North Caucasian groups in Syria frequently post the stories — often idealized — of fighters who died in battle.

One of those stories is of a man named Abu Khalid from the Crimea in Ukraine, who carried out a suicide attack in Aleppo on April 25, 2013. It offers insight into how Ramazan, a middle-aged Tatar from Nizhnegorsk in the Crimea, turned into Abu Khalid the suicide bomber.


Ramazan is not the “usual” profile for the North Caucasian jihadi recruits in Syria, most of whom appear to be in their 20s. He became interested in jihadist ideology before going to Syria, but appears not to have had any fighting experience.

The details of how Ramazan was recruited remain a mystery.

Did he answer one of the recruitment calls on Russian-language social media? Did he become interested in radical Islam via the Ukrainian Hizb ut-Tahrir party?

How did he get to Syria — did he travel alone? Or as part of a group?

What made him leave his home in Nizhegorsk, Crimea and travel to Syria to carry out a suicide bombing?

From FiSyria, the Russian-language website close to Islamic State of Iraq and as-Sham leader Umar Shishani:


FiSyria now tells the story of how Ramazan, a Tatar from Nizhnegorsk in the Crimea turned into Abu Khalid the suicide bomber.

;This brother had an amazing story. I couldn’t not write about him, since his act was the epitome of sincerity before the Almighty.

A day before he left for Syria, his mom died. He was deeply grieved, but despite the difficulties of this world, Abu Khalid came to Syria to raise the word of Allah. Always simple, never getting into arguments, soft-spoken with the mujahideen, that’s how everyone talked about him.

In the Crimea he was known as Ramazan from Nizhnegorsk. Already when he was at home there he started to get interested in the concept of suicide martyrdom in Islam. When he left his native land and emigrated to this blessed land, he often would say, “Brothers, let’s carry out a suicide operation.”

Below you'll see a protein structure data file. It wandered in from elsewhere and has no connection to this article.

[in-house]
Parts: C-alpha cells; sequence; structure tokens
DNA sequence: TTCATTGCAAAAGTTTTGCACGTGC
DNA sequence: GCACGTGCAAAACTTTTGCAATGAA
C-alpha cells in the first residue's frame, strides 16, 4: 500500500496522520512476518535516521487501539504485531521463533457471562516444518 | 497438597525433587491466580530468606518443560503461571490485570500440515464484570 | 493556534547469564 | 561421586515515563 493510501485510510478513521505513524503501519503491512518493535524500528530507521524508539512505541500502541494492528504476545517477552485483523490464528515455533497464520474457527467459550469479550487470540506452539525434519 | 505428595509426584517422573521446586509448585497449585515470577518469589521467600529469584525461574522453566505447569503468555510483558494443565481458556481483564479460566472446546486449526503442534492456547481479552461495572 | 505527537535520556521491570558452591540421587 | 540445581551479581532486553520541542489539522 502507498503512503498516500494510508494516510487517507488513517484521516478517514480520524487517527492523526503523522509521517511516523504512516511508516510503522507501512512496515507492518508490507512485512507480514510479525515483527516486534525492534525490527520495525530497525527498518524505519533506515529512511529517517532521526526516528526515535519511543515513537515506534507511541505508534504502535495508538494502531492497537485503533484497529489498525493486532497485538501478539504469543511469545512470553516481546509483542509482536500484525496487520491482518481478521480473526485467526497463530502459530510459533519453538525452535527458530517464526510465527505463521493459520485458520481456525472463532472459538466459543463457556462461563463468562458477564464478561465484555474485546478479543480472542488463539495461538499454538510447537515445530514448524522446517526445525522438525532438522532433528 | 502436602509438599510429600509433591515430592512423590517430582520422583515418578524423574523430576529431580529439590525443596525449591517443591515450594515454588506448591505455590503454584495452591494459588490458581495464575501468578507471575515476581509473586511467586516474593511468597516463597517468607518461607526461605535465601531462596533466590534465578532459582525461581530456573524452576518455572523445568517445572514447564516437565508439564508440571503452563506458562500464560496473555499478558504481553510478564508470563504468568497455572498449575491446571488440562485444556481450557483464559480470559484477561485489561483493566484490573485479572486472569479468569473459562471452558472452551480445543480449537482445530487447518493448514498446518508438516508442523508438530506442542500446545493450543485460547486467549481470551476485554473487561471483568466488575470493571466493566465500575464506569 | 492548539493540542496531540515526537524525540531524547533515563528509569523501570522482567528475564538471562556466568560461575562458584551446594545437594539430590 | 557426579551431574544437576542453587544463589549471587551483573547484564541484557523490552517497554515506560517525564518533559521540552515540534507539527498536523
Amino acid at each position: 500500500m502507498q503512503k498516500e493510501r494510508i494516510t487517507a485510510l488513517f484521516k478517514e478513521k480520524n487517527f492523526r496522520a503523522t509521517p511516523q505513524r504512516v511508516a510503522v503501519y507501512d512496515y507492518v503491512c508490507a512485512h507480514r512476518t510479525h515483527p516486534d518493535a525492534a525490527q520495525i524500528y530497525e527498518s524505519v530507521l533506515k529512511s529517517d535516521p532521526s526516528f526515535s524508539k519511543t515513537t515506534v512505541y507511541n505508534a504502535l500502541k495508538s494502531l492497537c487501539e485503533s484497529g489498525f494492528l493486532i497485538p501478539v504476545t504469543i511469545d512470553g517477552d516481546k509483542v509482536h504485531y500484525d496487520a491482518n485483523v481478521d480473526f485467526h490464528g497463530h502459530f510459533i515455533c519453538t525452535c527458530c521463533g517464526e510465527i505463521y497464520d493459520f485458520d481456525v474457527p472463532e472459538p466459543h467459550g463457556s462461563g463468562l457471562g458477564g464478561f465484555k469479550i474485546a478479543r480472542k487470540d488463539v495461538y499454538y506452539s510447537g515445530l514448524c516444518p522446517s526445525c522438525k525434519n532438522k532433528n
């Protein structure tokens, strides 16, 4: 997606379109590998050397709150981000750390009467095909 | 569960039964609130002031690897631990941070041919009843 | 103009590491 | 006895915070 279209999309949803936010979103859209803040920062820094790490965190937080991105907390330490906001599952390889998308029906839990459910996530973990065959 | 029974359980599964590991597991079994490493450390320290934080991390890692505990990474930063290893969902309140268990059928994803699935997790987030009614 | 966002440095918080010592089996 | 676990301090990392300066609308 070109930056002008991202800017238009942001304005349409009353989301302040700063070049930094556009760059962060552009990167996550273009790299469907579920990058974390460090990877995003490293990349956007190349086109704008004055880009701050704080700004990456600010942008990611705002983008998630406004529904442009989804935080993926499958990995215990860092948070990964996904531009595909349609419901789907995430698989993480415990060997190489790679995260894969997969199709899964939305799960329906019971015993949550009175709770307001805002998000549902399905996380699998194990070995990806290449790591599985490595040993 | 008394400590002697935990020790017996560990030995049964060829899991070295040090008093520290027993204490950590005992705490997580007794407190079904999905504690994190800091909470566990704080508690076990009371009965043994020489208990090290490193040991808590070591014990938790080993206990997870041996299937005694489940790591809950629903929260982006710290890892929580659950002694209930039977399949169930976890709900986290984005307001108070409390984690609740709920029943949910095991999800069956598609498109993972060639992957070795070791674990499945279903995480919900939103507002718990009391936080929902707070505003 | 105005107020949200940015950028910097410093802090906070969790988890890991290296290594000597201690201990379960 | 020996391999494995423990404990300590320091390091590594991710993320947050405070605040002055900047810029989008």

I remember how he told me before the suicide operation that our brothers had suggested he marry. He replied, “I will perform the Istikhara (Guidance Prayer) and then give you an answer.”

A week before the suicide attack he married a local Muslim woman and told her about his decision. Unexpectedly, she replied, “I’ve been dreaming about this for two years.”

They wanted to carry out the operation together, but Sharia Law forbids it, because there was already the suicide of a second person.

The operation against the al-Kindi Hospital was planned after the Guidance Prayer. A 5 ton truck was prepared but Allah determined that the truck would break down on the way there. A decision was taken to try again on the following day. Another 2 tons of explosives were added to the truck. After the fajr prayer he went to meet Allah….

For several hours before the operation, I asked him what prompted this noble act. He gave me a short answer, “If we don’t do it, then who will?”

Once again, you’re convinced that Allah takes the best of the Mujahideen and makes them martyrs. I got the impression that he just walked away from us to another place. Afterward, from time to time I miss this brother who is no longer with us but in another world.


There are no accurate figures of how many Crimean Tatars are fighting in Syria, but local sources say they are few.

Those Crimean fighters who have become known — like Abu Khalid — have tended to gravitate toward the Russian-speaking factions, particularly Jaish al-Muhajireen wal-Ansar. The current second-in-command of that group, now an independent faction, is a Crimean, whose nom de guerre is Abdul Karim Krimsky.

In September, the head of the Majlis of the Crimean Tatar People, Mustafa Jemilev, said that “only a handful” of Crimean Tatars had been recruited , and blamed the radical Islamic organization Hizb ut-Tahrir.

In response, Hizb ut-Tahrir said that it was not sending Crimean Tatars to Syria but that “some individuals” were going to take part in the conflict.

The accusations against Hizb ul-Tahrir came after Ukrainian media reported in April that a 20-year-old man from Crimea, Abdullah Jepparov from the Belogorsk region, had been killed fighting with “extremists” in Syria.

Ukraine’s Segodnya newspaper reported that Abdullah’s friends said he had become interested in radical Islam via Hizb ut-Tahrir, and then moved from Crimea to Turkey to work. From Turkey, Abdullah and six other Crimean Tatars went to Syria.


At the time of the attack, Abu Khalid was part of the predominantly Chechen faction Jaish al-Muhajireen wal-Ansar, led by Umar Shishani. Sayfullakh Shishani was still Umar’s right-hand man, as can be seen in the video below. (Abu Khalid is the second from the left, standing next to Sayfullakh Shishani.)

Umar — third from left — explains that the group were to carry out an attack at the al-Kindi Hospital “near the Turkish border” and have prepared a suicide truck, which Abu Khalid would drive.

Umar explains, “This is our first (suicide) operation as a jamaat, and the first brother who is going to be a martyr from our jamaat.”